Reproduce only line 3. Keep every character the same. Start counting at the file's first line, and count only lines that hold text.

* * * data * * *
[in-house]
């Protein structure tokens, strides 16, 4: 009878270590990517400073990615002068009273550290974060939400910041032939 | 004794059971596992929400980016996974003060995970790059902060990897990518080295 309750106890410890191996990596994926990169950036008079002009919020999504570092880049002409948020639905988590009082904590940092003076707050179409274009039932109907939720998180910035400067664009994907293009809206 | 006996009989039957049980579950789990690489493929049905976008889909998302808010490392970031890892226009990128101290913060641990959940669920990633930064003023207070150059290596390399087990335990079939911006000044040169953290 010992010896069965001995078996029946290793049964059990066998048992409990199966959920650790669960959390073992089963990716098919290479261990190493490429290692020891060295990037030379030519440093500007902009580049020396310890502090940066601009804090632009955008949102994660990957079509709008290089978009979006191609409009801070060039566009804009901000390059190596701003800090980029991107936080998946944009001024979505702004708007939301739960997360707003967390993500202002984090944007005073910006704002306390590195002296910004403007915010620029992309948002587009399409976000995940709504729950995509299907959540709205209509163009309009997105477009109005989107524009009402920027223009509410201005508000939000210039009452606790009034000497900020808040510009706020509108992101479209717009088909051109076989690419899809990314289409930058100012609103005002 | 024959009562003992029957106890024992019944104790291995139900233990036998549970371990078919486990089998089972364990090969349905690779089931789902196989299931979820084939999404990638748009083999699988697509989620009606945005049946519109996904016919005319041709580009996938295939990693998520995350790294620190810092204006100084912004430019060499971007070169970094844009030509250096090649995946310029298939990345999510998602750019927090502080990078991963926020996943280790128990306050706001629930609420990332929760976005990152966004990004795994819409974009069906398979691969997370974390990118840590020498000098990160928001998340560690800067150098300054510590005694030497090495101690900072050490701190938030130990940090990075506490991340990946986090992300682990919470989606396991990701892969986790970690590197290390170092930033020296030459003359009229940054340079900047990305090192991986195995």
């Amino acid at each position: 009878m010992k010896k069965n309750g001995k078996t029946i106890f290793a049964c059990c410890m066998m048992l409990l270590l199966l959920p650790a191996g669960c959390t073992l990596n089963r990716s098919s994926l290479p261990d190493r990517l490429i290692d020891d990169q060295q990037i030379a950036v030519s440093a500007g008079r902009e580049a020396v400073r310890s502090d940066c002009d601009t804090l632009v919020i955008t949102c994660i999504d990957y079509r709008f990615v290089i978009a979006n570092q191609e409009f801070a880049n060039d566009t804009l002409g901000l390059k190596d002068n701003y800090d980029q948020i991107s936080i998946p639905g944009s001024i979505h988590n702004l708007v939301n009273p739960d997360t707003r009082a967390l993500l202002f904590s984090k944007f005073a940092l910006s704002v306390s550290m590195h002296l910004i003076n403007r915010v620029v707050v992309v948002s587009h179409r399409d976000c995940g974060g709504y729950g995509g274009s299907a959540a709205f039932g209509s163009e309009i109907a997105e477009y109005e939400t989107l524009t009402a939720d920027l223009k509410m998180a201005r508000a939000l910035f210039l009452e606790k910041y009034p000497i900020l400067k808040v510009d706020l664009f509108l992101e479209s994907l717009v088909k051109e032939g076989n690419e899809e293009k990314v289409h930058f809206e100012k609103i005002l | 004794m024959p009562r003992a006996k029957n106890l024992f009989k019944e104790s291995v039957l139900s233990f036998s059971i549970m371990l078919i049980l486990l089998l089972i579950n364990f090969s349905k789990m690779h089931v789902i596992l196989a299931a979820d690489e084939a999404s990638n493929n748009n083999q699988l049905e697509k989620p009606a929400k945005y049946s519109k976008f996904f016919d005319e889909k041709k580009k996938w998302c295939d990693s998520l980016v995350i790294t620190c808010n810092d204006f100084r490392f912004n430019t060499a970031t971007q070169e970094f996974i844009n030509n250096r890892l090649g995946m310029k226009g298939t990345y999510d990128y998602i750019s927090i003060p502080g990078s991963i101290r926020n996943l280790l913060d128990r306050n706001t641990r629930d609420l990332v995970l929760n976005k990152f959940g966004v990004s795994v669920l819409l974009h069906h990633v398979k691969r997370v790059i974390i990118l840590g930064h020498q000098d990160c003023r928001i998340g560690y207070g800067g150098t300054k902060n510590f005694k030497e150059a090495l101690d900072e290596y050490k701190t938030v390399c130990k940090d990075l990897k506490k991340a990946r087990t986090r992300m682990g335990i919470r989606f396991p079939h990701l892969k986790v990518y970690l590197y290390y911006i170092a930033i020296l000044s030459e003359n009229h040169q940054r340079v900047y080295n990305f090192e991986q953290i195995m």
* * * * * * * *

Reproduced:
């Amino acid at each position: 009878m010992k010896k069965n309750g001995k078996t029946i106890f290793a049964c059990c410890m066998m048992l409990l270590l199966l959920p650790a191996g669960c959390t073992l990596n089963r990716s098919s994926l290479p261990d190493r990517l490429i290692d020891d990169q060295q990037i030379a950036v030519s440093a500007g008079r902009e580049a020396v400073r310890s502090d940066c002009d601009t804090l632009v919020i955008t949102c994660i999504d990957y079509r709008f990615v290089i978009a979006n570092q191609e409009f801070a880049n060039d566009t804009l002409g901000l390059k190596d002068n701003y800090d980029q948020i991107s936080i998946p639905g944009s001024i979505h988590n702004l708007v939301n009273p739960d997360t707003r009082a967390l993500l202002f904590s984090k944007f005073a940092l910006s704002v306390s550290m590195h002296l910004i003076n403007r915010v620029v707050v992309v948002s587009h179409r399409d976000c995940g974060g709504y729950g995509g274009s299907a959540a709205f039932g209509s163009e309009i109907a997105e477009y109005e939400t989107l524009t009402a939720d920027l223009k509410m998180a201005r508000a939000l910035f210039l009452e606790k910041y009034p000497i900020l400067k808040v510009d706020l664009f509108l992101e479209s994907l717009v088909k051109e032939g076989n690419e899809e293009k990314v289409h930058f809206e100012k609103i005002l | 004794m024959p009562r003992a006996k029957n106890l024992f009989k019944e104790s291995v039957l139900s233990f036998s059971i549970m371990l078919i049980l486990l089998l089972i579950n364990f090969s349905k789990m690779h089931v789902i596992l196989a299931a979820d690489e084939a999404s990638n493929n748009n083999q699988l049905e697509k989620p009606a929400k945005y049946s519109k976008f996904f016919d005319e889909k041709k580009k996938w998302c295939d990693s998520l980016v995350i790294t620190c808010n810092d204006f100084r490392f912004n430019t060499a970031t971007q070169e970094f996974i844009n030509n250096r890892l090649g995946m310029k226009g298939t990345y999510d990128y998602i750019s927090i003060p502080g990078s991963i101290r926020n996943l280790l913060d128990r306050n706001t641990r629930d609420l990332v995970l929760n976005k990152f959940g966004v990004s795994v669920l819409l974009h069906h990633v398979k691969r997370v790059i974390i990118l840590g930064h020498q000098d990160c003023r928001i998340g560690y207070g800067g150098t300054k902060n510590f005694k030497e150059a090495l101690d900072e290596y050490k701190t938030v390399c130990k940090d990075l990897k506490k991340a990946r087990t986090r992300m682990g335990i919470r989606f396991p079939h990701l892969k986790v990518y970690l590197y290390y911006i170092a930033i020296l000044s030459e003359n009229h040169q940054r340079v900047y080295n990305f090192e991986q953290i195995m």